Religion and the English People, 1500-1640: New Voices, New Perspectives

By Eric Josef Carlson | Go to book overview

THE REFORMATION in ITS PLACE

Robert Tittler

THE MORE ONE LEARNS about the progress of the English Reformation in specific communities the more one comes to appreciate the distinctiveness of the local experience. Much of the advent of Reform seemed to hinge on local as well as national traditions, on the role of inspired individuals in particular places, and on the circumstances of local government and politics. There is of course a danger in emphasizing this approach, for the forest must never be neglected for the trees. But there is great value as well. Such observations serve to remind us that what we know (and think we know) about historical movements such as this often reflect mere generalizations about the human experience: shorthand representations of the myriad small events and actions which come to push our perception of that broad experience in a particular direction. But however necessary the business of generalization may be, it inevitably sacrifices important nuance and detail. In the wake of such loss it is not difficult for distortions to creep in or for our understanding to be lost.

While retaining a much more traditional methodology than, for example, the Italian practitioners of "microhistory,"1 most of the essays in this collection pay close attention to the local experience in the hope of elucidating, clarifying, and accounting for the larger picture. They each consider, some of course more successfully than others, particular aspects of that monolithic term "Reformation" in particular places, the diocese, parish, town or, figuratively speaking, the guild.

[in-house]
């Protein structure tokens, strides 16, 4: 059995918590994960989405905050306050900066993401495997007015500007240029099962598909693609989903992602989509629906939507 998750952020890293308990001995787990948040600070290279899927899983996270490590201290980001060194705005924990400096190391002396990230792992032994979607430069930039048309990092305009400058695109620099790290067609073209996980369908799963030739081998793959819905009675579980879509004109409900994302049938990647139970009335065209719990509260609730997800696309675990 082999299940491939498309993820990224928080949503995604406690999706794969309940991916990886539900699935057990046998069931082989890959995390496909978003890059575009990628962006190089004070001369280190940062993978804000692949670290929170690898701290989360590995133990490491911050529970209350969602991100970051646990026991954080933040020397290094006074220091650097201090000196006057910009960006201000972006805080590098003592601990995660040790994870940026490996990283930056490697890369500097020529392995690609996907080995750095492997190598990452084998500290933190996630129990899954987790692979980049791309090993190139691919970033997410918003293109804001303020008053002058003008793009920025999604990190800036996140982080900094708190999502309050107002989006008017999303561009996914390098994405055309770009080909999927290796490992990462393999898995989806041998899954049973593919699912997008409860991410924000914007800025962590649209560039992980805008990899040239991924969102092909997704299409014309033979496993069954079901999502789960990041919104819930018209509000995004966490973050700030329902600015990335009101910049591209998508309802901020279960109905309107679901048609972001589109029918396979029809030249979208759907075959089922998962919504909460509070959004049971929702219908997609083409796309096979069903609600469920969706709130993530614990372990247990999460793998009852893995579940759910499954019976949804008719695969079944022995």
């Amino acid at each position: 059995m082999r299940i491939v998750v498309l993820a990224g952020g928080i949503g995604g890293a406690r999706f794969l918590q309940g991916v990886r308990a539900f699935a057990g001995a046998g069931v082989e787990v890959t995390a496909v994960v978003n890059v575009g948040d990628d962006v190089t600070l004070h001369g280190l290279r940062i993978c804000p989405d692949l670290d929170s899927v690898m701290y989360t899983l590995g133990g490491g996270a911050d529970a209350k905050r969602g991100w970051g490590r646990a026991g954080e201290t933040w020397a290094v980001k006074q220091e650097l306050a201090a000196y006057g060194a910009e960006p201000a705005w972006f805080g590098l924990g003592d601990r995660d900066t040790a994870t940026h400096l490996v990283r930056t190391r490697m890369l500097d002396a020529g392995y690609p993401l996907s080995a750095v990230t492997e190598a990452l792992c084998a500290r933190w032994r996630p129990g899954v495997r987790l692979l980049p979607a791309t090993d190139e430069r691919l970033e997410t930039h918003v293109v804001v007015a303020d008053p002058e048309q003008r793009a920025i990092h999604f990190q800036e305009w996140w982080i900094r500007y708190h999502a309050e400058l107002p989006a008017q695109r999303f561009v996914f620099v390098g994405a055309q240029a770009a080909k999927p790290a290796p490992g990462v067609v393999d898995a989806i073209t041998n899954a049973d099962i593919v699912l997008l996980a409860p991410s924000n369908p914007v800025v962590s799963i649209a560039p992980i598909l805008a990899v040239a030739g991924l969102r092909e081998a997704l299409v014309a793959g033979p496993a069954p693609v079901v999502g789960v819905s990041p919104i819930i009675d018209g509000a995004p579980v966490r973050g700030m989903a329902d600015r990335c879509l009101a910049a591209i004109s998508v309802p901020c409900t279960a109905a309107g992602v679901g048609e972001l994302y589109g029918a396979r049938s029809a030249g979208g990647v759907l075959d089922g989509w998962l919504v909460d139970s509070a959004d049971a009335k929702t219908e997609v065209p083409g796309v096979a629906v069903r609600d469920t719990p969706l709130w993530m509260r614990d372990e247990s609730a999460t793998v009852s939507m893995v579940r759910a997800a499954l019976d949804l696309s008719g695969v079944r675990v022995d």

Caroline Litzenberger's study of Gloucestershire wills employs wills as evidence of religious sentiment. It marks a useful contrast to Christopher

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1
See for example the pages of the journal Quaderni storici published since 1966, and the work of such pioneers as, e.g., Guido Ruggiero, Carlo Ginzburg, and their co-workers in this productive field. The distinctions between the essays in the collection at hand and the microhistory of the Italian school are several in number, mostly having to do with the greater presence of social scientific method and theory in the latter. But the close focal range and many of the objectives of both approaches are the same.

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